Child and Adolescent Track Courses

The Child & Adolescent Track involves the study and treatment of children; it focuses on early detection and intervention in individual, family, and school settings.

Chair, Dr. Richard Ruth

PsyD 8252 Child and Adolescent Assessment  

PsyD 8262 Child and Adolescent Psychopathology and Psychotherapy (Required) 
This course will examine the etiology and symptoms of disorders of childhood and adolescence, as well as current therapeutic approaches. We will cover general, non-specific treatment concerns as well as specific treatment techniques for the intervention of a range of clinical disorders (e.g. autism, attention deficit disorder, mood disorders, anxiety disorders, eating disorders). Major topics covered will include: contrasting models of psychopathology; classification and epidemiology of childhood and adolescent psychopathology; outcome of childhood disorders; therapeutic approaches and their efficacy. The role of development in the understanding and treatment of childhood disorders is considered throughout and will be explored in detail.

PsyD 8264 Infant and Toddler Psychopathology and Psychotherapy (Required)
This course will cover basic distinctions between child and adult clinical work; the history and development of psychoanalytic thinking about clinical work with children; core topics in psychopathology in infancy, toddlerhood, and early childhood; and psychotherapeutic methods with infants and young children. The focus will be on psychoanalytically informed/psychodynamic approaches; behavioral, cognitive-behavioral, and family-systems approaches will also be surveyed.

PsyD 8265 Family Therapy 
This course serves as an introduction to the field of Family Psychotherapy. Students will learn about the history, general concepts and basic clinical techniques of Family therapy. Special attention will be devoted to studying System theory and its applications to family and group dynamics. Students will also learn about other approaches to family psychotherapy, such as object relations, intergenerational approach, behavioral approach, etc. Special assignments, such as creating a genogram of the family of origin, cultural analysis of the family, role-plays, etc., will help the students learn how to apply the concepts of Family Psychotherapy to clinical work with their patients. A special section of the course will be devoted to working with couples. Educational videos and role-play will be widely used throughout the class to help the participants develop practical clinical skills.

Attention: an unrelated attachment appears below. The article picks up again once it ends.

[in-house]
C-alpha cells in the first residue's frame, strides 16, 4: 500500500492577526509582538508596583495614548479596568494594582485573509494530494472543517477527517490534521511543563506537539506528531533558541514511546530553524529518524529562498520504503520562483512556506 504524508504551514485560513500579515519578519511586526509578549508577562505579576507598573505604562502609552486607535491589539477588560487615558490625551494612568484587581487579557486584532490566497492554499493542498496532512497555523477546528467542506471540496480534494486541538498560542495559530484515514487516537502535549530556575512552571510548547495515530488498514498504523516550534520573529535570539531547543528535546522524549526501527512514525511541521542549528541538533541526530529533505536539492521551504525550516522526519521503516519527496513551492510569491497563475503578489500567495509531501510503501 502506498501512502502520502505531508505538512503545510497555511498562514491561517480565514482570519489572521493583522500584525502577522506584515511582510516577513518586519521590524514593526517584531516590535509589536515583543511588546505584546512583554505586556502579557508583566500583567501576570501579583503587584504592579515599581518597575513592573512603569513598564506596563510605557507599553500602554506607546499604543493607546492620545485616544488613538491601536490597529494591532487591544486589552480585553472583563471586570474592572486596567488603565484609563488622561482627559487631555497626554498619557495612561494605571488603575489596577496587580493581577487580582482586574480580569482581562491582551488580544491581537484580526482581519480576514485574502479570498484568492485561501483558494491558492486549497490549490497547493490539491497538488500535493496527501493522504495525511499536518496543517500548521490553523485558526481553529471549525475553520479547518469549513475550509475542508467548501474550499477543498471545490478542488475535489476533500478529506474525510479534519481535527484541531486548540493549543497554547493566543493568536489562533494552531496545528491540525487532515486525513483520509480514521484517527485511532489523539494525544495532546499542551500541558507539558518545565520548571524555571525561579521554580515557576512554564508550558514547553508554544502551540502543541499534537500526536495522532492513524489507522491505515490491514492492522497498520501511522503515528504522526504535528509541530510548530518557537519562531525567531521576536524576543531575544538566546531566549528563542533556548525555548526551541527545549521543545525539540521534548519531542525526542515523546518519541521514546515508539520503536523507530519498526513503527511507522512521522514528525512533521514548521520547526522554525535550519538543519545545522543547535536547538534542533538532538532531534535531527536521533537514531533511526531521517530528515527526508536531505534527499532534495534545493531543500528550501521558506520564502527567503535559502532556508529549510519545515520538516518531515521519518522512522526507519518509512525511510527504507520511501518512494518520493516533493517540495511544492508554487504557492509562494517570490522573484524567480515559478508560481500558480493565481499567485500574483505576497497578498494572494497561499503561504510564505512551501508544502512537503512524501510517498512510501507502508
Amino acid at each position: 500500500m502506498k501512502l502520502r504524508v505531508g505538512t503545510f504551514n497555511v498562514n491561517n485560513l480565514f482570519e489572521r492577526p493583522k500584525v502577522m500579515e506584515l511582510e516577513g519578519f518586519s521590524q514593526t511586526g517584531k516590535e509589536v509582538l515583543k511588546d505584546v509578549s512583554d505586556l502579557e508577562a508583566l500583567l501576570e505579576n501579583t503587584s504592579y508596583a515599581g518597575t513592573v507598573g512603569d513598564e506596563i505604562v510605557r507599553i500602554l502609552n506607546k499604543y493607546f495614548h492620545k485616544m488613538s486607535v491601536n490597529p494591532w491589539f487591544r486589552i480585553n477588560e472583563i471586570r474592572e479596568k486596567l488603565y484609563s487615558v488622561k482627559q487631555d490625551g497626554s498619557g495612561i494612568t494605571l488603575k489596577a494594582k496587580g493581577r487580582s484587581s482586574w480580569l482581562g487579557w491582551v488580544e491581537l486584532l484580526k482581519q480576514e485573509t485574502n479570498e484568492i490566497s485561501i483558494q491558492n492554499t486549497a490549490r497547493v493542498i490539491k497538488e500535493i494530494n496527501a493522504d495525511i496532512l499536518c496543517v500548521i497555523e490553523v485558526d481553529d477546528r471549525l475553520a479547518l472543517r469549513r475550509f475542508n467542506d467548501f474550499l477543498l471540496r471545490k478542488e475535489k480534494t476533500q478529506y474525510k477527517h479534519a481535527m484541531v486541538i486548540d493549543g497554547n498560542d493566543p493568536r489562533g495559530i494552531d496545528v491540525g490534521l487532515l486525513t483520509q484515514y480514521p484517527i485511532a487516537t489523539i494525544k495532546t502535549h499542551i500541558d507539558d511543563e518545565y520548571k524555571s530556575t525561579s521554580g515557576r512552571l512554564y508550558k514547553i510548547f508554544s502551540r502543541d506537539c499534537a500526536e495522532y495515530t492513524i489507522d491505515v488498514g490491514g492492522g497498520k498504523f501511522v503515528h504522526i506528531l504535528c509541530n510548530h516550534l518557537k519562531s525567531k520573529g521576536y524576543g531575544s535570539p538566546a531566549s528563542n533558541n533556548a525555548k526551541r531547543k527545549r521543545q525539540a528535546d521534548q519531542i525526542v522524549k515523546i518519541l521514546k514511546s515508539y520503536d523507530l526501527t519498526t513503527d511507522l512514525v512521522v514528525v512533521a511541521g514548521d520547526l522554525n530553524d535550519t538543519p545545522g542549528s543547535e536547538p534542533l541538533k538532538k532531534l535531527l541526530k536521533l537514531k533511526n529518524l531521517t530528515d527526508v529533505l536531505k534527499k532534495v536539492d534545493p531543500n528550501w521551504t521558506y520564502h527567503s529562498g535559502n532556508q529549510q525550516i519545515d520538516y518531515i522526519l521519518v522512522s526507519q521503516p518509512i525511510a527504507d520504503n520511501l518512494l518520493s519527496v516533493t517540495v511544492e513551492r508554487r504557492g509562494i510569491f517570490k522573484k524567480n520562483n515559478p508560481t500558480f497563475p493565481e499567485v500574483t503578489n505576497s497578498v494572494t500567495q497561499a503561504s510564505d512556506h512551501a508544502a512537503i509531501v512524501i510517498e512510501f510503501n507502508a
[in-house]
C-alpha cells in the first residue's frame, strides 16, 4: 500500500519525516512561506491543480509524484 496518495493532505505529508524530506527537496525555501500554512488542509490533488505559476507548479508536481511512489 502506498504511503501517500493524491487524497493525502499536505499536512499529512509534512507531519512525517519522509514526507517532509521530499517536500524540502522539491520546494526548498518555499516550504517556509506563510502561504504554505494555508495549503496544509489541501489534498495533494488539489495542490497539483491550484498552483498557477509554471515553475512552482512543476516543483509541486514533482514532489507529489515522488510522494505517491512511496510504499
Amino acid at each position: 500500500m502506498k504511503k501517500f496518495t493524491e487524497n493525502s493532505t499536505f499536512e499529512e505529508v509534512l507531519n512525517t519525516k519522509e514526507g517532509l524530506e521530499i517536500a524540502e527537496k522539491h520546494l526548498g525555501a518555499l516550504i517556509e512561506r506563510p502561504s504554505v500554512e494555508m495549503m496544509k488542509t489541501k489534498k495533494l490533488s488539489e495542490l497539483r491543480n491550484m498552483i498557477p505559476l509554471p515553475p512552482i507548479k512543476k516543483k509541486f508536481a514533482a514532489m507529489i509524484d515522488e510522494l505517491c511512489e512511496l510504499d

PsyD 8270 Attachment 
Students will gain an understanding of attachment theory and current empirical research, be able to apply attachment theory to psychotherapy process and outcome, gain knowledge of how attachment theory applies to diverse patients (including patients with different sexual orientations and cultural backgrounds), and be able to begin to integrate psychotherapy techniques into clinical work (individual, family, couples and group) based on attachment theory.

PsyD 8270 Trauma
Recognize symptoms of trauma even when they are not part of the presenting complaints. Evaluate the nature and severity of symptoms in order to formulate an appropriate treatment plan. Identify defenses that contribute to functional disorganization following a traumatic experience and help the patient work through these maladaptive defenses. Understand the utility and application of various psychodynamic theories to treat trauma. Demonstrate knowledge of simple and complex PTSD. Apply knowledge of transference and countertransference dynamics with trauma survivors in clinical situations. Develop an understanding of vicarious trauma and countertransference enactments. Demonstrate an ability to work with traumatized individuals across cultures.

PsyD 8270 Advanced Adolescent/Adult Psychotherapy

PsyD 8270 Cross Cultural Psychology
The intent of this course is to build upon the foundation of basic concepts and competencies developed throughout our integrated curriculum, in which culturally related and diversity topics are widely addressed, and develop advanced-level skills. Thus, this course will be of particular relevance to students with focal interests in work in minority communities and in cross-cultural clinical work, and with aspirations to participate in leading this edge in the development of our profession. This course, in seminar format, will cover three domains: Foundational topics in the scientific base of cross-cultural psychology relevant to the conceptualization and practice of cross-cultural clinical psychology, issues in cross-cultural psychological assessment, and how psychological science, psychoanalytic theory, and clinical discoveries bear upon the practice of cross-cultural psychotherapy and other forms of psychological intervention, especially, but not only, in the psychodynamic and psychoanalytic traditions and frameworks.